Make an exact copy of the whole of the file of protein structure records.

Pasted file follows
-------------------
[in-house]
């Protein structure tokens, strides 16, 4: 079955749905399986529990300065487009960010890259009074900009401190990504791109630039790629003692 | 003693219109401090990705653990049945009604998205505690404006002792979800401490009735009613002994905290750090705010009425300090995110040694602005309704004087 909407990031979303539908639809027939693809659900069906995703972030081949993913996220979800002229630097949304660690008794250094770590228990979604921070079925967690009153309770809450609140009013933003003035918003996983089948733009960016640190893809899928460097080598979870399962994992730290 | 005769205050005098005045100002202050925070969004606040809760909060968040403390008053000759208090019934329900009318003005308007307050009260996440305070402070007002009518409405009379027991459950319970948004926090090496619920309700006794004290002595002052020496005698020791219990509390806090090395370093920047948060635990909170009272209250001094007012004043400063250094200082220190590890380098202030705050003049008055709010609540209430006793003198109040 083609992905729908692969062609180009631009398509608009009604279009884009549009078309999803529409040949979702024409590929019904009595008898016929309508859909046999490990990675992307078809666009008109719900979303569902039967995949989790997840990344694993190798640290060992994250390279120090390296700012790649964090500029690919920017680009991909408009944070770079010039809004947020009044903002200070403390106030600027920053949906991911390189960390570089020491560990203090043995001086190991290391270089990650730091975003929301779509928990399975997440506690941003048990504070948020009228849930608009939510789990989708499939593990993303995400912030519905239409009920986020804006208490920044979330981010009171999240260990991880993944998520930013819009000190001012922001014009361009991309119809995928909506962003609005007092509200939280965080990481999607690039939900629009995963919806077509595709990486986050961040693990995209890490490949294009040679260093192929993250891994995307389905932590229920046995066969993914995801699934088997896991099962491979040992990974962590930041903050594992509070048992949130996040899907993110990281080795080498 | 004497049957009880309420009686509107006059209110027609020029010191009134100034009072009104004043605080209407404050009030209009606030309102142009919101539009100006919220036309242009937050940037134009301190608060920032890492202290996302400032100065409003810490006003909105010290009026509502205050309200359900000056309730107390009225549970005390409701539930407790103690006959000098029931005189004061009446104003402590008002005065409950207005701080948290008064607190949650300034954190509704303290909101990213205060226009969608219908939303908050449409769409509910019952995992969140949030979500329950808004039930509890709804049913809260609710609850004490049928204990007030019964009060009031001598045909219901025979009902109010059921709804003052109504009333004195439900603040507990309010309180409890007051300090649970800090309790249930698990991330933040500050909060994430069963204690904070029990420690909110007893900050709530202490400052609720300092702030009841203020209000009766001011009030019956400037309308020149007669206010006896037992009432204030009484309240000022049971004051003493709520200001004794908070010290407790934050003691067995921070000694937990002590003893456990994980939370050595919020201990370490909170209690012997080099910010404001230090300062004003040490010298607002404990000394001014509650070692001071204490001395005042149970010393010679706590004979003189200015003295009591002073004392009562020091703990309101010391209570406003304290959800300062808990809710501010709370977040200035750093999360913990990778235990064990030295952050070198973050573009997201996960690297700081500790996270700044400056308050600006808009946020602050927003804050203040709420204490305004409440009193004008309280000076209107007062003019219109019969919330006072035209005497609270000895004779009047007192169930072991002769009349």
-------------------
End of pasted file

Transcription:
[in-house]
């Protein structure tokens, strides 16, 4: 079955749905399986529990300065487009960010890259009074900009401190990504791109630039790629003692 | 003693219109401090990705653990049945009604998205505690404006002792979800401490009735009613002994905290750090705010009425300090995110040694602005309704004087 909407990031979303539908639809027939693809659900069906995703972030081949993913996220979800002229630097949304660690008794250094770590228990979604921070079925967690009153309770809450609140009013933003003035918003996983089948733009960016640190893809899928460097080598979870399962994992730290 | 005769205050005098005045100002202050925070969004606040809760909060968040403390008053000759208090019934329900009318003005308007307050009260996440305070402070007002009518409405009379027991459950319970948004926090090496619920309700006794004290002595002052020496005698020791219990509390806090090395370093920047948060635990909170009272209250001094007012004043400063250094200082220190590890380098202030705050003049008055709010609540209430006793003198109040 083609992905729908692969062609180009631009398509608009009604279009884009549009078309999803529409040949979702024409590929019904009595008898016929309508859909046999490990990675992307078809666009008109719900979303569902039967995949989790997840990344694993190798640290060992994250390279120090390296700012790649964090500029690919920017680009991909408009944070770079010039809004947020009044903002200070403390106030600027920053949906991911390189960390570089020491560990203090043995001086190991290391270089990650730091975003929301779509928990399975997440506690941003048990504070948020009228849930608009939510789990989708499939593990993303995400912030519905239409009920986020804006208490920044979330981010009171999240260990991880993944998520930013819009000190001012922001014009361009991309119809995928909506962003609005007092509200939280965080990481999607690039939900629009995963919806077509595709990486986050961040693990995209890490490949294009040679260093192929993250891994995307389905932590229920046995066969993914995801699934088997896991099962491979040992990974962590930041903050594992509070048992949130996040899907993110990281080795080498 | 004497049957009880309420009686509107006059209110027609020029010191009134100034009072009104004043605080209407404050009030209009606030309102142009919101539009100006919220036309242009937050940037134009301190608060920032890492202290996302400032100065409003810490006003909105010290009026509502205050309200359900000056309730107390009225549970005390409701539930407790103690006959000098029931005189004061009446104003402590008002005065409950207005701080948290008064607190949650300034954190509704303290909101990213205060226009969608219908939303908050449409769409509910019952995992969140949030979500329950808004039930509890709804049913809260609710609850004490049928204990007030019964009060009031001598045909219901025979009902109010059921709804003052109504009333004195439900603040507990309010309180409890007051300090649970800090309790249930698990991330933040500050909060994430069963204690904070029990420690909110007893900050709530202490400052609720300092702030009841203020209000009766001011009030019956400037309308020149007669206010006896037992009432204030009484309240000022049971004051003493709520200001004794908070010290407790934050003691067995921070000694937990002590003893456990994980939370050595919020201990370490909170209690012997080099910010404001230090300062004003040490010298607002404990000394001014509650070692001071204490001395005042149970010393010679706590004979003189200015003295009591002073004392009562020091703990309101010391209570406003304290959800300062808990809710501010709370977040200035750093999360913990990778235990064990030295952050070198973050573009997201996960690297700081500790996270700044400056308050600006808009946020602050927003804050203040709420204490305004409440009193004008309280000076209107007062003019219109019969919330006072035209005497609270000895004779009047007192169930072991002769009349």